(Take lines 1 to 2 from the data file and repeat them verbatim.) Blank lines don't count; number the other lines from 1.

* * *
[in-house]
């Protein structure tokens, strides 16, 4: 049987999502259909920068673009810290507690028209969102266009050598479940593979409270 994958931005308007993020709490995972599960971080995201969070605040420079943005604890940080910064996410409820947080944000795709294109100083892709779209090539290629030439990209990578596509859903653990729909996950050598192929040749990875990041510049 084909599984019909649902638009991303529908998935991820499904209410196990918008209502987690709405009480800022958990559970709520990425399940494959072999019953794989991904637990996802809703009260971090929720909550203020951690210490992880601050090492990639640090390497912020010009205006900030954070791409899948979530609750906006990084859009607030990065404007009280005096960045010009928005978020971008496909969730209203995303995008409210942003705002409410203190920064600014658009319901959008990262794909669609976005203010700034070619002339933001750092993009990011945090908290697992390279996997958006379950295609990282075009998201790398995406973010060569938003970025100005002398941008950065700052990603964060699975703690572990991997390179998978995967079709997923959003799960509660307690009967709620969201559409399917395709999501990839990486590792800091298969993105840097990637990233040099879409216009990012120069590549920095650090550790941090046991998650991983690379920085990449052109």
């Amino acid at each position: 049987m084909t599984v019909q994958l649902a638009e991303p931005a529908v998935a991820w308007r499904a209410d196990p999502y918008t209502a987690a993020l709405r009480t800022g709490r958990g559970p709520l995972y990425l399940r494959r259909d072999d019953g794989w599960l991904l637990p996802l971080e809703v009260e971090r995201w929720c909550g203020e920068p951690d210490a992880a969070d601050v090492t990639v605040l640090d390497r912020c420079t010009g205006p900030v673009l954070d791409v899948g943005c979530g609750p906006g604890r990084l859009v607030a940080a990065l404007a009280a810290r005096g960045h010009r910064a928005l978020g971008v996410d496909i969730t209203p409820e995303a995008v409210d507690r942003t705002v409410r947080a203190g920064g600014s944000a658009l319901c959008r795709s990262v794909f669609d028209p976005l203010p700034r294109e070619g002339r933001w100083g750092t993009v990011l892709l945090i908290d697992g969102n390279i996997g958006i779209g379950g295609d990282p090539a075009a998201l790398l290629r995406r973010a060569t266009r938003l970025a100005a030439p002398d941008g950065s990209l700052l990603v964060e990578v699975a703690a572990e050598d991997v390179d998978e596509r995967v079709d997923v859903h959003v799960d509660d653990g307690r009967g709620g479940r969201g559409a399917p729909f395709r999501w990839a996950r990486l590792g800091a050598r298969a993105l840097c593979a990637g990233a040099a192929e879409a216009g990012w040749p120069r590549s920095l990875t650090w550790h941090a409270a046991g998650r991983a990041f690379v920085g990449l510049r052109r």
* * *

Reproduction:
[in-house]
């Protein structure tokens, strides 16, 4: 049987999502259909920068673009810290507690028209969102266009050598479940593979409270 994958931005308007993020709490995972599960971080995201969070605040420079943005604890940080910064996410409820947080944000795709294109100083892709779209090539290629030439990209990578596509859903653990729909996950050598192929040749990875990041510049 084909599984019909649902638009991303529908998935991820499904209410196990918008209502987690709405009480800022958990559970709520990425399940494959072999019953794989991904637990996802809703009260971090929720909550203020951690210490992880601050090492990639640090390497912020010009205006900030954070791409899948979530609750906006990084859009607030990065404007009280005096960045010009928005978020971008496909969730209203995303995008409210942003705002409410203190920064600014658009319901959008990262794909669609976005203010700034070619002339933001750092993009990011945090908290697992390279996997958006379950295609990282075009998201790398995406973010060569938003970025100005002398941008950065700052990603964060699975703690572990991997390179998978995967079709997923959003799960509660307690009967709620969201559409399917395709999501990839990486590792800091298969993105840097990637990233040099879409216009990012120069590549920095650090550790941090046991998650991983690379920085990449052109």